Range Rover Evoque SUV

Review

Range Rover Evoque SUV

Price  £29,205 - £49,805

Range Rover Evoque SUV

reviewed by Carbuyer

Pros
  • Stunning styling
  • Equally capable on and off-road
  • Comfortable and luxurious
Cons
  • Enticing optional extras soon add up
  • Fairly high running costs
  • Too many versions

At a glance

The greenest
eD4 150hp Pure TECH 6Sp 2WD Coupe 3dr £31,205
The cheapest
eD4 150hp Pure 6Sp 2WD 5dr £29,205
The fastest
Si4 240hp Dynamic LUX 9Sp Auto 4WD 5dr £46,210
Top of the range
SD4 190hp Autobiography Auto 4WD Coupe 3dr £49,805

“Stunning to look at, highly capable on and off-road, luxurious and efficient to run… the Range Rover Evoque has it all.”

The Range Rover Evoque gives the luxury feel of a more traditional Range Rover SUV, but adds cool looks, car-like handling and a trendy image to the normal car's long list of attributes. Buyers can choose between the cooler-looking three-door model and the more practical five-door car, while rivals stretch from the cheaper MINI Paceman right through to the desirable Audi Q5 and BMW X3.

Engine options include a 2.0-litre petrol engine or a choice of two 2.2-litre diesels. The least powerful diesel only comes with two-wheel drive, which means it returns excellent fuel economy, but also limits its off-road ability.

Land Rover offers the Evoque with five trim levels – Pure, Pure Tech, Dynamic, Dyanamic Lux, and Autobiography. All models come with alloy wheels, leather trim, climate control, an eight-inch touchscreen and a premium stereo. No matter which model you go for, the Evoque arguably feels more luxurious inside than its rivals from BMW and Audi.

MPG, running costs & CO2

2.6 / 5

The Evoque is cheap to run for a Range Rover

Choosing the two-wheel-drive 2.2-litre diesel Range Rover Evoque means you can expect fuel economy of up to 57.6mpg and CO2 emissions of 133g/km, for annual road tax of £125. Going for the two-wheel-drive models means the Evoque is no longer as good off-road or as useful for towing. The 4x4 car gets a more powerful version of the 2.2-litre diesel engine, and the extra power combined with four-wheel drive means that fuel economy drops to 49.6mpg, while CO2 emissions rise to 149g/km for road tax of £145 a year. The petrol model is quickest of all, but never feels that much quicker than the higher-powered diesel and is expensive to run, with fuel economy of just 36.2mpg. Its CO2 emissions of 181g/km mean an annual road tax bill of £260.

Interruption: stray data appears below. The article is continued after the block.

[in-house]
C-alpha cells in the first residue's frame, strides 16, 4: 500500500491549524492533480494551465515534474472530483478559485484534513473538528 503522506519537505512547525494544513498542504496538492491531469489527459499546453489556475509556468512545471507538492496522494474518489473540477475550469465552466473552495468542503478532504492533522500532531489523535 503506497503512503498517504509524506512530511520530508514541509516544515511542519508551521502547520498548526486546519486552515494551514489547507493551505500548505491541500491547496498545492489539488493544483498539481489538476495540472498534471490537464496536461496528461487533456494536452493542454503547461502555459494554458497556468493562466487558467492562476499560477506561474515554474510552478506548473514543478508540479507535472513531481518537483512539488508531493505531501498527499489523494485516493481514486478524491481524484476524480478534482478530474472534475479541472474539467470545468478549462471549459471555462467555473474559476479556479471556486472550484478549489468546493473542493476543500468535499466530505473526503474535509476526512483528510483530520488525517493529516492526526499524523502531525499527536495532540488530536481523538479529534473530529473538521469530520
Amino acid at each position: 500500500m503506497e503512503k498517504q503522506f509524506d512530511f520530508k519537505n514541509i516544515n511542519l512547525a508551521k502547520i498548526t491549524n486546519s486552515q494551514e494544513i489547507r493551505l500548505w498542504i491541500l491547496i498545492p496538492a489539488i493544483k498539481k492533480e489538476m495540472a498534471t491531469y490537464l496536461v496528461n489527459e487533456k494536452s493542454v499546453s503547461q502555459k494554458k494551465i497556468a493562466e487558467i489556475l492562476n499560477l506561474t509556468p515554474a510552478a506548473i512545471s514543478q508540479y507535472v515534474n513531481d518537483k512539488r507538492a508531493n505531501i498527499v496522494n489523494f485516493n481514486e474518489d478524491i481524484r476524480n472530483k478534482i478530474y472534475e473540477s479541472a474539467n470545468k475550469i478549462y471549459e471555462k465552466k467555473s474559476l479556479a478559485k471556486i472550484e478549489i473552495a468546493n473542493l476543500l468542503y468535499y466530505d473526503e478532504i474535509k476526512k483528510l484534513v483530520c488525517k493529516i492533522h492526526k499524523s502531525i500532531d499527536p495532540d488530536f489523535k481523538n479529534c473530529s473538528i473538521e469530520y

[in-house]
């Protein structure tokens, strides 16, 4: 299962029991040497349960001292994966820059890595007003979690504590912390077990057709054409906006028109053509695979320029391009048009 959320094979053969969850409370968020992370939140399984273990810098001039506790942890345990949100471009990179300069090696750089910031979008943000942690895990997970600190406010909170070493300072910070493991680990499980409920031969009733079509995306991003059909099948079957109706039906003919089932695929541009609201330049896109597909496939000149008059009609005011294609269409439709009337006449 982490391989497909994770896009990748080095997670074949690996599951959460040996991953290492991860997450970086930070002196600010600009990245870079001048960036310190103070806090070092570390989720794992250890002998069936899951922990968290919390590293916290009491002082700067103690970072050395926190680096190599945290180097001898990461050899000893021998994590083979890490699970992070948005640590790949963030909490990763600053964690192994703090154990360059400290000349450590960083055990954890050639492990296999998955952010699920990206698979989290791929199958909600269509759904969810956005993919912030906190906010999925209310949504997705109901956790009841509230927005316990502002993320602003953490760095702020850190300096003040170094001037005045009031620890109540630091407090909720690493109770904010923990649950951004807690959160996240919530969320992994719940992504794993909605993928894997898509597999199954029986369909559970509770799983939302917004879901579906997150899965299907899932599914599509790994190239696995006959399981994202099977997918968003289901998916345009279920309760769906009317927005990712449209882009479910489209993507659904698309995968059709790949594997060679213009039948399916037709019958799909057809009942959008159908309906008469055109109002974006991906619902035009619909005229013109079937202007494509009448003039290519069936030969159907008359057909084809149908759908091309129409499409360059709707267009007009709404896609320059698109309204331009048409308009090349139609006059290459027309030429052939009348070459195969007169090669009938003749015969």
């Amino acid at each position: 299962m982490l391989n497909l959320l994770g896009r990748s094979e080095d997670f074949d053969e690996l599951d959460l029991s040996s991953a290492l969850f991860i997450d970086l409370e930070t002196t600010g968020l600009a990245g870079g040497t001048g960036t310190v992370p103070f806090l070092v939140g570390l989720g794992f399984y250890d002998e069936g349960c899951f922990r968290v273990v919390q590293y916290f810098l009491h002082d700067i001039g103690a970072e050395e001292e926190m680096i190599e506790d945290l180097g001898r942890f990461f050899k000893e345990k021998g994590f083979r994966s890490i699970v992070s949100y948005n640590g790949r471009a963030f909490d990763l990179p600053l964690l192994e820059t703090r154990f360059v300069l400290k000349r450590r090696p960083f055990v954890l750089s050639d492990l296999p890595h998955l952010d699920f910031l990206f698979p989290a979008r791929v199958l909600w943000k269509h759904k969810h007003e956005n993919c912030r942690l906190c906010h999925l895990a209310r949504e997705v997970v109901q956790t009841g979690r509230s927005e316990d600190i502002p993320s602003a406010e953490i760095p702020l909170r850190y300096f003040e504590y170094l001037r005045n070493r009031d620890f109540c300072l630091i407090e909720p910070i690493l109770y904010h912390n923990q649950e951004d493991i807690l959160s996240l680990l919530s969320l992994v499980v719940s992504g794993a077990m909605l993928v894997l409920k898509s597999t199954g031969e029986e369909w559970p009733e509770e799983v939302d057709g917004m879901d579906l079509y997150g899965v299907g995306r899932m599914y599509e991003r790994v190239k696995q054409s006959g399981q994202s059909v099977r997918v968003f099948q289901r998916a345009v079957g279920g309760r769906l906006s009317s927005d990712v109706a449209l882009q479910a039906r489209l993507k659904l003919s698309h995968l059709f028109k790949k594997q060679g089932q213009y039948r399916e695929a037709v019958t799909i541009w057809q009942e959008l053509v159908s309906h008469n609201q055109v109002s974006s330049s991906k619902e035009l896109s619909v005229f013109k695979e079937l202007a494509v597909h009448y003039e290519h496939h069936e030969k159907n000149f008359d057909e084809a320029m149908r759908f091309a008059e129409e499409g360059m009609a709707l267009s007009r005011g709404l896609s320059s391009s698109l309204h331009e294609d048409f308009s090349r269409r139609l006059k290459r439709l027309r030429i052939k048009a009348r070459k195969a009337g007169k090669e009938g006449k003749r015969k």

The Evoque may have lost some of the ‘wow’ factor of a brand-new model, but its second-hand values are still pretty strong. You can expect a diesel model to be worth around 55 per cent of its original value after three years or 60,000 miles, while a similarly specced BMW X3 will be worth closer to 45 per cent. Insurance groups are high, though, with the Evoque ranging from group 32 for the basic diesel to group 41 for the top-of-the-range petrol.

Interior & comfort

4.7 / 5